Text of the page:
When Does Your Steering Wheel Vibrate?
The two most frequent causes of a shaky steering wheel are either warped brake rotors, which will cause your steering wheel to shake when you brake, or unbalanced tires, which will cause your steering wheel to shake when driving at high speeds.
There are other possible causes of a shaking steering wheel though. By thinking critically about how and when your steering wheel shakes, you can narrow down what the issue may be. Having a shaking steering wheel is incredibly frustrating, and it’s usually a symptom of a larger issue. By starting to figure out what the problem might be and preemptively looking for a solution, you’re already doing a great job of preventing a major mechanical malfunction.
The questions you should be asking yourself are if you notice the steering wheel vibration only at certain speeds or during certain actions.
- Steering Wheel Shakes When Braking
- Steering Wheel Shakes While Driving
- Steering Wheel Shakes at Slow Speeds
- Steering Wheel Shakes While Turning
Steering Wheel Shakes When You Brake
If your steering wheel shakes when you’re trying to stop your car, then the problem is most likely in your brakes.
A quick test to see if something is wrong with your brakes is to try braking to see if your car pulls to one side or another. If it does, then your brakes are the problem.
Most cars utilize a disc brake system. In a disc brake system, a brake rotor is attached directly to the wheel of your car. When you hit the brake pedal, the caliper squeezes either side of the rotor. Brake pads are the parts attached to the caliper that actually touch the rotor. By absorbing the majority of the damage, the brake pads exist to protect the caliper and rotor.
Most people grew up with disc brakes on their bicycles, and this works almost exactly the same way. The brake pads squeeze and the rotor either slows down or stops entirely based on the pressure applied, but over time, the pads wear down.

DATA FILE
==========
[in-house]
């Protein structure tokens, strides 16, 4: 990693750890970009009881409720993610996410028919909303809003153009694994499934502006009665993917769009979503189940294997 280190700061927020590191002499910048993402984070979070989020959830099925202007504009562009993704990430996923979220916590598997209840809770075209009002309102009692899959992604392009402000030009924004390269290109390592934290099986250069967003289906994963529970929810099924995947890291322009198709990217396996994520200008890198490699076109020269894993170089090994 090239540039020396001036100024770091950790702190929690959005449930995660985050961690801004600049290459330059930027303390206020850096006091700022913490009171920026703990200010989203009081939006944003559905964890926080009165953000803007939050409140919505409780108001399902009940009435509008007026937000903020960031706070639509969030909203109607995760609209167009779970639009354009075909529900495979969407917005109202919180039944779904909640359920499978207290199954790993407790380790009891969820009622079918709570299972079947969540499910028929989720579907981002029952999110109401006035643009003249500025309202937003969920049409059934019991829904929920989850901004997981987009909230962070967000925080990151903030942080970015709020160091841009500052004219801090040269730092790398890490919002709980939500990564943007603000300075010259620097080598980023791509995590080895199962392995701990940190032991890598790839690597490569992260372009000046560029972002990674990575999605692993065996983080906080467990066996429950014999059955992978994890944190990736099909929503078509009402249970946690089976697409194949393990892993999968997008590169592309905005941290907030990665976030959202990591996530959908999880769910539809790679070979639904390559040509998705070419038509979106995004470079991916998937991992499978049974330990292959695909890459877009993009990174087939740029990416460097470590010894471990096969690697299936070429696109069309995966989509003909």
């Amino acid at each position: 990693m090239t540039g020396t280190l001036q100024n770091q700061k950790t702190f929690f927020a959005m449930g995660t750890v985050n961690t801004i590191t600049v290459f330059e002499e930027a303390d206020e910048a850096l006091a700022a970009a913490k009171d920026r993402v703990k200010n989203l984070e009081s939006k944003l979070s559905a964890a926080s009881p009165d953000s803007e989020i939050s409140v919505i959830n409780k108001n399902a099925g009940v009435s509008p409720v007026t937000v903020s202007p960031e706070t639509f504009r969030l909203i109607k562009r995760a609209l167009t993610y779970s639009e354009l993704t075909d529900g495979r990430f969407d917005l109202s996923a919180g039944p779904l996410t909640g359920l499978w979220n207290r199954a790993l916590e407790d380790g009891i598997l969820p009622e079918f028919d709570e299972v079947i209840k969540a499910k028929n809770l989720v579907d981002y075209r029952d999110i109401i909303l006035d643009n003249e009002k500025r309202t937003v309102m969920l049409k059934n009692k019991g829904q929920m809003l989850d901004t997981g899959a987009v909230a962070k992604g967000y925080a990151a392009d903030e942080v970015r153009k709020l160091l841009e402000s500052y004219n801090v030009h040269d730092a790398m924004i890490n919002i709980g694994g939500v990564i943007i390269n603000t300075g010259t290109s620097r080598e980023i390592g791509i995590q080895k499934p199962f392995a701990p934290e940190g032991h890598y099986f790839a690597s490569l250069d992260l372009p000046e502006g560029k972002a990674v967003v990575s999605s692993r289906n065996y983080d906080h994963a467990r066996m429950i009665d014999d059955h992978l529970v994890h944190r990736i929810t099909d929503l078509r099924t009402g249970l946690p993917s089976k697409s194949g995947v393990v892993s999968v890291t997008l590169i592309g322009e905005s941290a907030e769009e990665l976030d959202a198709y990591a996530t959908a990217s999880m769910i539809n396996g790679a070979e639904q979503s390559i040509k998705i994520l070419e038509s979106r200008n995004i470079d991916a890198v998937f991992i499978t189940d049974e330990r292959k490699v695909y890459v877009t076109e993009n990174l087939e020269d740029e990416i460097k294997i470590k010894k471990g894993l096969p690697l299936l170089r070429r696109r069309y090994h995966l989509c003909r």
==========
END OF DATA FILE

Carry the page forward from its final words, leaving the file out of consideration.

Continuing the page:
When most people think of a part of the brake that needs to be replaced, they think of the brake pad. Brake pads are designed to be replaceable, and it’s accepted that replacing them periodically is simply part of the cost of operating a vehicle.
Brake pads thinning can often be observed simply by looking at them. There will be several other symptoms of thin brake pads as well, such as a vibrating brake pedal or unusual sounds coming from your car when you apply the brakes. People have described these sounds as clicking, grinding, or screeching, and any of those sounds coming from your brakes is an indicator that something needs to be looked at.
Brake rotors are another part of the brake that can cause shaking if they become “out of the round.” Brake rotors can become warped due to excessive braking or sudden sharp stops at high speeds. Though rotors used to last a long time, they’re now made out of thinner materials that are easier to warp and harder to “true” when they fall out of balance. There are good reasons for this (we’ve stopped making brake rotors out of asbestos for example) but it is a cost of operating a vehicle that many don’t consider. Brake rotors wear out less frequently than pads, so if you’ve had your pads changed recently and it didn’t affect the shaking it is probably time to consider the possibility that your rotors may also be warped.
If your brake rotors or pads haven’t been checked out in a while, then these should be the first things you check if you notice your steering wheel shaking when you brake.
It’s important to get this issue looked at quickly. Having stability when you brake your vehicle is a practical safety concern. Also, functioning brakes are so important to the overall well-being of your car that if you don’t take care of the issue it’s nearly assured that other things will fall out of care and you’ll need to repair those as well.
Steering Wheel Shakes When Driving
The most probable cause of a shaking steering wheel when you’re driving (especially in the 50 miles-per-hour range) is a tire problem.
Did you purchase a new tire recently? If tires are improperly balanced, they can cause annoying shakes in your steering wheel.
New tires need to be balanced to ensure that the weight is being evenly distributed across the entire tire. Some wheels, for example, have heavier areas that need to be matched to the lighter areas of your tire and possibly matched with counterweights. Without this important process, it is likely that your car will have a few shakes and shimmies.
The counterweights that are used to balance tires can fall off over time which causes tires to become improperly balanced even if they’ve been in use for a while without any issues. Getting your tires rebalanced periodically is just as important as getting new tires balanced.